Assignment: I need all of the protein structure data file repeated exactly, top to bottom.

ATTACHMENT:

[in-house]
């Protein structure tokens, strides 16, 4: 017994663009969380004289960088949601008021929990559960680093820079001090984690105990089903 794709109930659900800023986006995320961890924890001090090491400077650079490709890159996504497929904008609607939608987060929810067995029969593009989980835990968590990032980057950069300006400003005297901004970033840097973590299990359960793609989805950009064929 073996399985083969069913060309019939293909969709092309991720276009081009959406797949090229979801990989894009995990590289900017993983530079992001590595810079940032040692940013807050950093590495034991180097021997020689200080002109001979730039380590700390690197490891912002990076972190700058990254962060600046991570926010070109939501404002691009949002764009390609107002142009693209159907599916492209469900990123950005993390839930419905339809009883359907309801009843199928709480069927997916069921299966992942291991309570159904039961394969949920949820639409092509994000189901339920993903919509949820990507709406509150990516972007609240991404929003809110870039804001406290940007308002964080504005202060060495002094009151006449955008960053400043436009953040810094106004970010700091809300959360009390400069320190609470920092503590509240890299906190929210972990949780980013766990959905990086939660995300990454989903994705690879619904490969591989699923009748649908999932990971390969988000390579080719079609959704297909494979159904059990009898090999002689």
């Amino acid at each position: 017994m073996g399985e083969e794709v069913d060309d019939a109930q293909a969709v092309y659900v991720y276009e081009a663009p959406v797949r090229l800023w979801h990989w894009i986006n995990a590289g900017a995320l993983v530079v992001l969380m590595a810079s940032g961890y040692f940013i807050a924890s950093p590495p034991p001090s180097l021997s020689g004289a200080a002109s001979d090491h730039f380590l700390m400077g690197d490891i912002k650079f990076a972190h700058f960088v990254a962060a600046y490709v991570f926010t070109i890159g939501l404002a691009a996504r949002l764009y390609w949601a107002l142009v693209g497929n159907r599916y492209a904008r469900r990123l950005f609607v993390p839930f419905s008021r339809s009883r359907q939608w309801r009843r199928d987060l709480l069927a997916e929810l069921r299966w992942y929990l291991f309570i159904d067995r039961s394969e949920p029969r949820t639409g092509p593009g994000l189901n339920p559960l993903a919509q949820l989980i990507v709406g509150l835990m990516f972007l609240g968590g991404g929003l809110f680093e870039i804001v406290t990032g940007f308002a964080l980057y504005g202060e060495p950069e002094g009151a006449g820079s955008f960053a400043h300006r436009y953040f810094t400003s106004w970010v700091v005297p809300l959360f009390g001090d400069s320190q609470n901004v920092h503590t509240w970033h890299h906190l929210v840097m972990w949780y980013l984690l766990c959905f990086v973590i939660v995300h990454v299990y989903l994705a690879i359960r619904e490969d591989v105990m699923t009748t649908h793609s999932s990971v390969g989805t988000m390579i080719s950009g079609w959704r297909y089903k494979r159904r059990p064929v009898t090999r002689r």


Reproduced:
[in-house]
């Protein structure tokens, strides 16, 4: 017994663009969380004289960088949601008021929990559960680093820079001090984690105990089903 794709109930659900800023986006995320961890924890001090090491400077650079490709890159996504497929904008609607939608987060929810067995029969593009989980835990968590990032980057950069300006400003005297901004970033840097973590299990359960793609989805950009064929 073996399985083969069913060309019939293909969709092309991720276009081009959406797949090229979801990989894009995990590289900017993983530079992001590595810079940032040692940013807050950093590495034991180097021997020689200080002109001979730039380590700390690197490891912002990076972190700058990254962060600046991570926010070109939501404002691009949002764009390609107002142009693209159907599916492209469900990123950005993390839930419905339809009883359907309801009843199928709480069927997916069921299966992942291991309570159904039961394969949920949820639409092509994000189901339920993903919509949820990507709406509150990516972007609240991404929003809110870039804001406290940007308002964080504005202060060495002094009151006449955008960053400043436009953040810094106004970010700091809300959360009390400069320190609470920092503590509240890299906190929210972990949780980013766990959905990086939660995300990454989903994705690879619904490969591989699923009748649908999932990971390969988000390579080719079609959704297909494979159904059990009898090999002689």
């Amino acid at each position: 017994m073996g399985e083969e794709v069913d060309d019939a109930q293909a969709v092309y659900v991720y276009e081009a663009p959406v797949r090229l800023w979801h990989w894009i986006n995990a590289g900017a995320l993983v530079v992001l969380m590595a810079s940032g961890y040692f940013i807050a924890s950093p590495p034991p001090s180097l021997s020689g004289a200080a002109s001979d090491h730039f380590l700390m400077g690197d490891i912002k650079f990076a972190h700058f960088v990254a962060a600046y490709v991570f926010t070109i890159g939501l404002a691009a996504r949002l764009y390609w949601a107002l142009v693209g497929n159907r599916y492209a904008r469900r990123l950005f609607v993390p839930f419905s008021r339809s009883r359907q939608w309801r009843r199928d987060l709480l069927a997916e929810l069921r299966w992942y929990l291991f309570i159904d067995r039961s394969e949920p029969r949820t639409g092509p593009g994000l189901n339920p559960l993903a919509q949820l989980i990507v709406g509150l835990m990516f972007l609240g968590g991404g929003l809110f680093e870039i804001v406290t990032g940007f308002a964080l980057y504005g202060e060495p950069e002094g009151a006449g820079s955008f960053a400043h300006r436009y953040f810094t400003s106004w970010v700091v005297p809300l959360f009390g001090d400069s320190q609470n901004v920092h503590t509240w970033h890299h906190l929210v840097m972990w949780y980013l984690l766990c959905f990086v973590i939660v995300h990454v299990y989903l994705a690879i359960r619904e490969d591989v105990m699923t009748t649908h793609s999932s990971v390969g989805t988000m390579i080719s950009g079609w959704r297909y089903k494979r159904r059990p064929v009898t090999r002689r």